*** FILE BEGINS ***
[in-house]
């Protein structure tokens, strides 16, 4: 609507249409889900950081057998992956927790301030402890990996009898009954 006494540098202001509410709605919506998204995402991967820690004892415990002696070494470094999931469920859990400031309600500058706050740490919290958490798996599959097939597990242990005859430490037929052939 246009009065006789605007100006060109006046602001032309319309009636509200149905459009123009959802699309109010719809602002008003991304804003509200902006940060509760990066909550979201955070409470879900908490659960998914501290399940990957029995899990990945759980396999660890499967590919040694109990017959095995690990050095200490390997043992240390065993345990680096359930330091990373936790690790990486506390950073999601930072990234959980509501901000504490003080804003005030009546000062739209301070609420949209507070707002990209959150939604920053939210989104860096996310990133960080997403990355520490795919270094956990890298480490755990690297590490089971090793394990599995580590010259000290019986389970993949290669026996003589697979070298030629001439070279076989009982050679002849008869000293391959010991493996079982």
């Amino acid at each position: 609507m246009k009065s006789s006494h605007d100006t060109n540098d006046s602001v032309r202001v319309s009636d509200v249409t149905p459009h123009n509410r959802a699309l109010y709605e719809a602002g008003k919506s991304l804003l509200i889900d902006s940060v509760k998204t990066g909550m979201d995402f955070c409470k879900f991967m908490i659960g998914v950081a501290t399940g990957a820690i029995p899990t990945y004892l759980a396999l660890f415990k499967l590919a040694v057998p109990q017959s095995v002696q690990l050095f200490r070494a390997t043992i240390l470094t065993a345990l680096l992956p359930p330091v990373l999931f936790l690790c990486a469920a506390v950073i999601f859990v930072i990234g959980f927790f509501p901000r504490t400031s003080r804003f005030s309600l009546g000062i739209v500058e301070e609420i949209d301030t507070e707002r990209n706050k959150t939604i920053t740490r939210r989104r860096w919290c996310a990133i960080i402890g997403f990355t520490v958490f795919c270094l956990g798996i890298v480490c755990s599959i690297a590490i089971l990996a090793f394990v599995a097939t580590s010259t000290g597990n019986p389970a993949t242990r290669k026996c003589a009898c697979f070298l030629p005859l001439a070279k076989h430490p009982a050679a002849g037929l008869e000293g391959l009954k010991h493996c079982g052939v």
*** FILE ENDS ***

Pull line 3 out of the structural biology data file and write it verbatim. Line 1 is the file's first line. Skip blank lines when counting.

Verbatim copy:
């Amino acid at each position: 609507m246009k009065s006789s006494h605007d100006t060109n540098d006046s602001v032309r202001v319309s009636d509200v249409t149905p459009h123009n509410r959802a699309l109010y709605e719809a602002g008003k919506s991304l804003l509200i889900d902006s940060v509760k998204t990066g909550m979201d995402f955070c409470k879900f991967m908490i659960g998914v950081a501290t399940g990957a820690i029995p899990t990945y004892l759980a396999l660890f415990k499967l590919a040694v057998p109990q017959s095995v002696q690990l050095f200490r070494a390997t043992i240390l470094t065993a345990l680096l992956p359930p330091v990373l999931f936790l690790c990486a469920a506390v950073i999601f859990v930072i990234g959980f927790f509501p901000r504490t400031s003080r804003f005030s309600l009546g000062i739209v500058e301070e609420i949209d301030t507070e707002r990209n706050k959150t939604i920053t740490r939210r989104r860096w919290c996310a990133i960080i402890g997403f990355t520490v958490f795919c270094l956990g798996i890298v480490c755990s599959i690297a590490i089971l990996a090793f394990v599995a097939t580590s010259t000290g597990n019986p389970a993949t242990r290669k026996c003589a009898c697979f070298l030629p005859l001439a070279k076989h430490p009982a050679a002849g037929l008869e000293g391959l009954k010991h493996c079982g052939v």